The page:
As always, my comments are in red. Barbara's are purple. Please add yours in the comment section!
Love this unusual setting. I forgot to ask. Is this a historical romance or straight historical? Since medievals are experiencing a bit of a resurgence, this setting is still commercially viable.
It’s a romance. Sigh. ;-) The action will switch to England very soon, though.
Even better. England is still the--pardon the pun--"Queen Mother" of settings for historical romance.
Damn, he hated the silence.
Starting with a twist is a good way to pique our interest. Normally people find silence restful, relaxing. The fact that your hero doesn't speaks volumes about him and his situation.
Sir Steven of Riverton held his breath. Drops of perspiration swept down his neck despite the cool night. He listened for the rustle of leaves, the yip of fox kit, the whirsh of owl wings. Nothing. Even the breeze scarcely stroked his beard-stubbed cheek as he led his bay gelding, Jasper. Step by step they eased through the tiny clearing. Sluggish light from the quarter moon cast a watery path ahead.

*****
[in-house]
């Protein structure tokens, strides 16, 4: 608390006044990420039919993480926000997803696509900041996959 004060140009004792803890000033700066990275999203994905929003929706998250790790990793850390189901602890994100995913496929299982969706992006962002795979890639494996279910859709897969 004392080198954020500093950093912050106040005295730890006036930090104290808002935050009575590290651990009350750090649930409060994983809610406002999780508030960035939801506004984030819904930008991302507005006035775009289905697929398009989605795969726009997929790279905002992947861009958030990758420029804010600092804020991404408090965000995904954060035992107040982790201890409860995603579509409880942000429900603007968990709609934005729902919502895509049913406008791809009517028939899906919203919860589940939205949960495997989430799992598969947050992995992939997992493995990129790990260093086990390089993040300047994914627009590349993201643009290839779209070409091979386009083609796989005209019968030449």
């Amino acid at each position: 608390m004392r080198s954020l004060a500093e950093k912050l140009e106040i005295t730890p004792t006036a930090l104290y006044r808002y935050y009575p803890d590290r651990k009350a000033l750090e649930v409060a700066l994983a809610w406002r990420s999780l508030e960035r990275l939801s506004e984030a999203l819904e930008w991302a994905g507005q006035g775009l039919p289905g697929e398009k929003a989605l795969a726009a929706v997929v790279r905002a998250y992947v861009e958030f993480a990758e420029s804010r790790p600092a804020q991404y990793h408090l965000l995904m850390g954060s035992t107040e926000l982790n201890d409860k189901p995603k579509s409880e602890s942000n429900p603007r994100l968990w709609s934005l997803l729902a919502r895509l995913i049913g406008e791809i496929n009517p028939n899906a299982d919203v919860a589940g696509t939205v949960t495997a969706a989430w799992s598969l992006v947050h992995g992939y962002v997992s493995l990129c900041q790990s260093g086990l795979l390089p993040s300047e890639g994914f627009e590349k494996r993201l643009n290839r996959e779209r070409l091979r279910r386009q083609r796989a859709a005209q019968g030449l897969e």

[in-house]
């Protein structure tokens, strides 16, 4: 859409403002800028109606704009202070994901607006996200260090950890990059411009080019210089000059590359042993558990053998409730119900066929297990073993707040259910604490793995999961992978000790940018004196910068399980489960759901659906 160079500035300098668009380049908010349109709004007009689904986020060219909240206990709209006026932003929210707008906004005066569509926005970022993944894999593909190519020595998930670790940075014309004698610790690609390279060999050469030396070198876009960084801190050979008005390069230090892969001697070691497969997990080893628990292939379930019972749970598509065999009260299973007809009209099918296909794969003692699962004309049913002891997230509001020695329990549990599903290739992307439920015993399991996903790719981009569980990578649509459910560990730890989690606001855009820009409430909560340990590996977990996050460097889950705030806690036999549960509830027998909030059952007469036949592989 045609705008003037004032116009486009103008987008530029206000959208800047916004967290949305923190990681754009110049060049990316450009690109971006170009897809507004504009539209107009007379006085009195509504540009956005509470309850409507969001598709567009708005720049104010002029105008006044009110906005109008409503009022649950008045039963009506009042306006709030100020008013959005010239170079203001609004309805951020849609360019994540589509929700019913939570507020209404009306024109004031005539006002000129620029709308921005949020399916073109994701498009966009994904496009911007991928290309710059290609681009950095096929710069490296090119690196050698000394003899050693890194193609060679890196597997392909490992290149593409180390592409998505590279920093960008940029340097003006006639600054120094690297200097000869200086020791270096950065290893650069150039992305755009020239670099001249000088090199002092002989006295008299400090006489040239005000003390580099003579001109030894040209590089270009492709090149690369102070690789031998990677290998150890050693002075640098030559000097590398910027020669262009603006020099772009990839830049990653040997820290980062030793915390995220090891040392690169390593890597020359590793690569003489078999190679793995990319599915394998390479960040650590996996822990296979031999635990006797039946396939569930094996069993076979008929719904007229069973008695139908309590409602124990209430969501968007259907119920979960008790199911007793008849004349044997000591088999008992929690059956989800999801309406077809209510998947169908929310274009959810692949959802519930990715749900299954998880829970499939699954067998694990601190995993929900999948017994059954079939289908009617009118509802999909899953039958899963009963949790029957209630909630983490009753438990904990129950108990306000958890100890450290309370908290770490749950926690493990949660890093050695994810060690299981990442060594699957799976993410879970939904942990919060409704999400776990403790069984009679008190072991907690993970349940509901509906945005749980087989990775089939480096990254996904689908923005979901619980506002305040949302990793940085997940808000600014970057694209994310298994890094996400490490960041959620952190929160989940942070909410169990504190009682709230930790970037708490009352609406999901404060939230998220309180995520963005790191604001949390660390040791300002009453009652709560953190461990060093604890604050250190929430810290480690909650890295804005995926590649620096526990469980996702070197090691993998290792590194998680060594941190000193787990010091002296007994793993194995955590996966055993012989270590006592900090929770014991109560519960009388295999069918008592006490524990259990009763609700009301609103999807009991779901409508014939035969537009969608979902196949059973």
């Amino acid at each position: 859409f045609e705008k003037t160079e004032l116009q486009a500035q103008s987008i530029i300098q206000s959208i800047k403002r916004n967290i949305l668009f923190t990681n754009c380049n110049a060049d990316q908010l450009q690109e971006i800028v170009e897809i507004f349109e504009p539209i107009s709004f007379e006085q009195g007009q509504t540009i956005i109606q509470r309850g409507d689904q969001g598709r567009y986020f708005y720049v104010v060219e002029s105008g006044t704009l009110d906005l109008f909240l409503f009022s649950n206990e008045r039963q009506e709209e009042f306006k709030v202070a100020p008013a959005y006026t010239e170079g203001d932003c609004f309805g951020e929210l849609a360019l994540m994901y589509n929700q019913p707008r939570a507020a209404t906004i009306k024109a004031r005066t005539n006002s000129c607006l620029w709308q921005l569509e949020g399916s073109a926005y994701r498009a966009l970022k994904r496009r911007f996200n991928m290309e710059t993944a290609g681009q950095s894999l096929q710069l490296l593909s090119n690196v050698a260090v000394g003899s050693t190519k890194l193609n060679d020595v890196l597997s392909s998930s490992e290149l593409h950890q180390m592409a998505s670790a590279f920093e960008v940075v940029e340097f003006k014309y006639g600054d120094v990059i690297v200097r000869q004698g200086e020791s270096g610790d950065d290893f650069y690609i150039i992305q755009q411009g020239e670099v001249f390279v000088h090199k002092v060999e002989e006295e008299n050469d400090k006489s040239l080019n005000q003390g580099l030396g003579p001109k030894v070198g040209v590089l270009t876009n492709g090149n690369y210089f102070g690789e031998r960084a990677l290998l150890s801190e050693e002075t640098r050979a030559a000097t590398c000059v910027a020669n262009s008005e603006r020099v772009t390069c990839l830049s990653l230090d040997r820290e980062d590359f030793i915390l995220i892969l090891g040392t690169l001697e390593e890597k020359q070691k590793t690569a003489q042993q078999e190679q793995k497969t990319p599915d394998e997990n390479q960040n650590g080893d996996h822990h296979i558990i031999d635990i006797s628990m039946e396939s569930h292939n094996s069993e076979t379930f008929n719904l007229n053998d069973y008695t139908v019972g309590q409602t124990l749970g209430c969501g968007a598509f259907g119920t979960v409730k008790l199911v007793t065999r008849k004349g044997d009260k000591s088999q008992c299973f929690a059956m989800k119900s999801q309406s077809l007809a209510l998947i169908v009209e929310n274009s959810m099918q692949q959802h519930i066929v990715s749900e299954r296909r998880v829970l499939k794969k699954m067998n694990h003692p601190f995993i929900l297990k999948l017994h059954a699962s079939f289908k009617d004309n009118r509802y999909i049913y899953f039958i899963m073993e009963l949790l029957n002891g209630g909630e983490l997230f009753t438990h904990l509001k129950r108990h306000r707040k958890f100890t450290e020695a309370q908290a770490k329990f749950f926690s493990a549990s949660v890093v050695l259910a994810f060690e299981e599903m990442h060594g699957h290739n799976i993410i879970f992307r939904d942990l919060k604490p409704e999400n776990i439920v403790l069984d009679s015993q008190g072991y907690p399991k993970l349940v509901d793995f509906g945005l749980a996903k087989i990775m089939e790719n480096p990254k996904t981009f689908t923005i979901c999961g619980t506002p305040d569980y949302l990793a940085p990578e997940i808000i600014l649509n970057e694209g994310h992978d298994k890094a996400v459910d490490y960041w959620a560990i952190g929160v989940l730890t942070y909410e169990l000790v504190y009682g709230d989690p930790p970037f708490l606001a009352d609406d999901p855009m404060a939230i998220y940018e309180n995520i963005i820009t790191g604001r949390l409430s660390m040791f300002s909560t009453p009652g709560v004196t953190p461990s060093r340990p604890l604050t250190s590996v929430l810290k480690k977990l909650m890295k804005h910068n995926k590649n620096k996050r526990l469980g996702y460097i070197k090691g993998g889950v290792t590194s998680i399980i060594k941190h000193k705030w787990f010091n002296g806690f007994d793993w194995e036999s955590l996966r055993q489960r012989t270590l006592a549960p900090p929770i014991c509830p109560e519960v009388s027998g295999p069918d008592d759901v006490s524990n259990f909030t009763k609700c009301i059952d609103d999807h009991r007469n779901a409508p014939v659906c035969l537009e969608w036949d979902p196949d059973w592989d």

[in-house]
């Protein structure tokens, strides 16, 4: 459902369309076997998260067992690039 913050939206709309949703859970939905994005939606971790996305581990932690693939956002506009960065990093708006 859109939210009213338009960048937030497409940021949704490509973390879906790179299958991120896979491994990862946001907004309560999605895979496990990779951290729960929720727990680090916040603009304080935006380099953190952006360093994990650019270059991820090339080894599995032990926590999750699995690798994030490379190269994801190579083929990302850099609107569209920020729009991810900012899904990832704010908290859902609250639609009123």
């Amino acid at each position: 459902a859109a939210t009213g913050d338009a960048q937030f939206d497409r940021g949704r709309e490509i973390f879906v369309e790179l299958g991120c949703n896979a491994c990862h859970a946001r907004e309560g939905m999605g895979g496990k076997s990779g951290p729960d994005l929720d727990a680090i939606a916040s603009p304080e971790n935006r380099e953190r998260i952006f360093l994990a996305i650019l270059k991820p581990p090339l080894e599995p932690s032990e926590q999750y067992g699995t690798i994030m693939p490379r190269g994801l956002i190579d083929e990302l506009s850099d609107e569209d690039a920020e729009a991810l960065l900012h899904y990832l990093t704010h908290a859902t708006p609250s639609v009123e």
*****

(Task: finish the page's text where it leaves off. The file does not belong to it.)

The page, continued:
Brilliant beginning. You've used tactile and auditory clues to set your scene instead of just visual. Is whirsh a real word or did you invent it? Either way, I know exactly what you mean. Even the last sentence which uses visual description does so in an original way. I've never seen 'sluggish light' or a 'watery path' anywhere else. This is fresh writing and I wish I'd done it!
I did make up ‘whirsh.’ (Thank you!)
One query about your hero's name. Steven spelled that way seems more modern to me than Stephen. Did you research the name to make sure that spelling was common in the 12th century?
Absolutely right. It’s now Stephen. ;-)Also, I'm not sure I need the name of the horse yet. I'd really like to zero in on just your hero. The horse is a prop at this point.